– If they notice and try to catch me, I will run. I prefer they kill me while I was running than to catch me alive. No, I will not let them catch me alive never again. I rather choose the death.
I was crossing over the track, seeing the turned over railroad car which I had to pass by. Not anything I went further. When I was before the railroad car, a member of the Quisling forces jumped out. Before he managed to do anything, he caught me.
Being completely surprised, I did not resist. If I did, it would be in vain. I was weak, while the Quisling member caught me by the arm.
It is over, – I thought. The Quisling started asking me:
– Where are you going from, kid?
– I am running away from the partisans! I answered without thinking, wondering what I said.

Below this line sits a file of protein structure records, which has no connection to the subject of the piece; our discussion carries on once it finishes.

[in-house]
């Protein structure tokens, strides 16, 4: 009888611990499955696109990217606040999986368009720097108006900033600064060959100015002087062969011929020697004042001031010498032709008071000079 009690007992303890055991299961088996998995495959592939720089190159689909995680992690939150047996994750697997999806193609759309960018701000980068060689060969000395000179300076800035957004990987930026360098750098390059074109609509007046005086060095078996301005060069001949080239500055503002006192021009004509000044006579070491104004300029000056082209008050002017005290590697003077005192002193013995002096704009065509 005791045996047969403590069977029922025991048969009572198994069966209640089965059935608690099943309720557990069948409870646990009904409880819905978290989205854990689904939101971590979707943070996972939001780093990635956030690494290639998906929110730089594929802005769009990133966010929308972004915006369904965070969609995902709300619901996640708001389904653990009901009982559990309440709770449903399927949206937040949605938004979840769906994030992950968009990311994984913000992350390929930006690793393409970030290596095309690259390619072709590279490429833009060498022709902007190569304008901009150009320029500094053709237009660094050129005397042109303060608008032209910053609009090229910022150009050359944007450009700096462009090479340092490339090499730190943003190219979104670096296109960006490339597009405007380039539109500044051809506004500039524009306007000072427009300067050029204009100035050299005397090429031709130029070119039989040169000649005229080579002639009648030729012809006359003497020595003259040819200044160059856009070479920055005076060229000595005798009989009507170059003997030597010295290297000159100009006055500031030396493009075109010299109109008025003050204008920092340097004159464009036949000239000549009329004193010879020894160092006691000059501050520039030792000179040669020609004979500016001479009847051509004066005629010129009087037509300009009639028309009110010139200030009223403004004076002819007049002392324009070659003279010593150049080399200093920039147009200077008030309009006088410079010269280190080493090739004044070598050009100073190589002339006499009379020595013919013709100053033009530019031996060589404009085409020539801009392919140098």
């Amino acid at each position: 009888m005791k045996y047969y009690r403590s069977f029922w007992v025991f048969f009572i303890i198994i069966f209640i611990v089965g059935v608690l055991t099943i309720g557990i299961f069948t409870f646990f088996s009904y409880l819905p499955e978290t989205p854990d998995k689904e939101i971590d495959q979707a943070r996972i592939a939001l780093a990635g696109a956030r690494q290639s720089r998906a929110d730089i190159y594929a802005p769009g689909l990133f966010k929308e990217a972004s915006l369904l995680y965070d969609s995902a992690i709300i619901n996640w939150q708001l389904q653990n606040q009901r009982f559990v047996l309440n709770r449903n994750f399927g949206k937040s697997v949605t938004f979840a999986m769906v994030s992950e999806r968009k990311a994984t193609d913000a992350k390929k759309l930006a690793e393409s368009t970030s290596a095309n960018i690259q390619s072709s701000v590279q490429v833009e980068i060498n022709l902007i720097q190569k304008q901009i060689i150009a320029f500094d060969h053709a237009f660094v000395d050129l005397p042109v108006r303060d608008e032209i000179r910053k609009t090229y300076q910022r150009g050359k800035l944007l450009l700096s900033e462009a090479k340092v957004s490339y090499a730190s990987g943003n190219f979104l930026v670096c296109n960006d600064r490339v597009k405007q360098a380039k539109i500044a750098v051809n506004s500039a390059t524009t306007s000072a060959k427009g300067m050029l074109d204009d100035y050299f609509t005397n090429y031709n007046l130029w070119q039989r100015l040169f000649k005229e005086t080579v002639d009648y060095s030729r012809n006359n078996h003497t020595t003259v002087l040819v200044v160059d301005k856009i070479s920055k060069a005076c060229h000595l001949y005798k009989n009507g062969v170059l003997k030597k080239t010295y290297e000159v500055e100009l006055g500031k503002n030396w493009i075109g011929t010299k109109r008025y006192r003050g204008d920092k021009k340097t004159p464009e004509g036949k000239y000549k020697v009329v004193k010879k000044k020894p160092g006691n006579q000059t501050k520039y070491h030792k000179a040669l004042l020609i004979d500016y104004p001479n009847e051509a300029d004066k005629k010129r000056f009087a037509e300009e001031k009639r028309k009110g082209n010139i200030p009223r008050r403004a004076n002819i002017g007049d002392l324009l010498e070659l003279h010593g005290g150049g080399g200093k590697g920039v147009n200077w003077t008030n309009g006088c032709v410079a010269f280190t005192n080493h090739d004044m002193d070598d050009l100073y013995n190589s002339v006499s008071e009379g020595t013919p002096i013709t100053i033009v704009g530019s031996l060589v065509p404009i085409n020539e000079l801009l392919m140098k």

– What’s your name?
– Stipe Franjic – I lied, being decisuve to use rhe last thing that left shrewdness.
– What’s your father name?- the quisling asked me further.
– And mother?
– Where are you from?
– From Dubrave, nearby Bosanska Gradiška.
– Well, what did bring you to Slavonia?
– I was guarding the cattle with one little girl on the meado further from the village yesterday, when a group of parisans appeared and took awy our cattle. They released the little girl and took me todrive the cattle they took away. A few partisans crossed the river Sava by the boat and took me – I was making up. We came to some village where the partisans stayed overnight. I have used a chance to escape this morning.
The Quisling searched my pockets wher I had nothing except for my mother’s picture I got in the first package. He ased me which that photography was. I replied that it was my mother’s photography.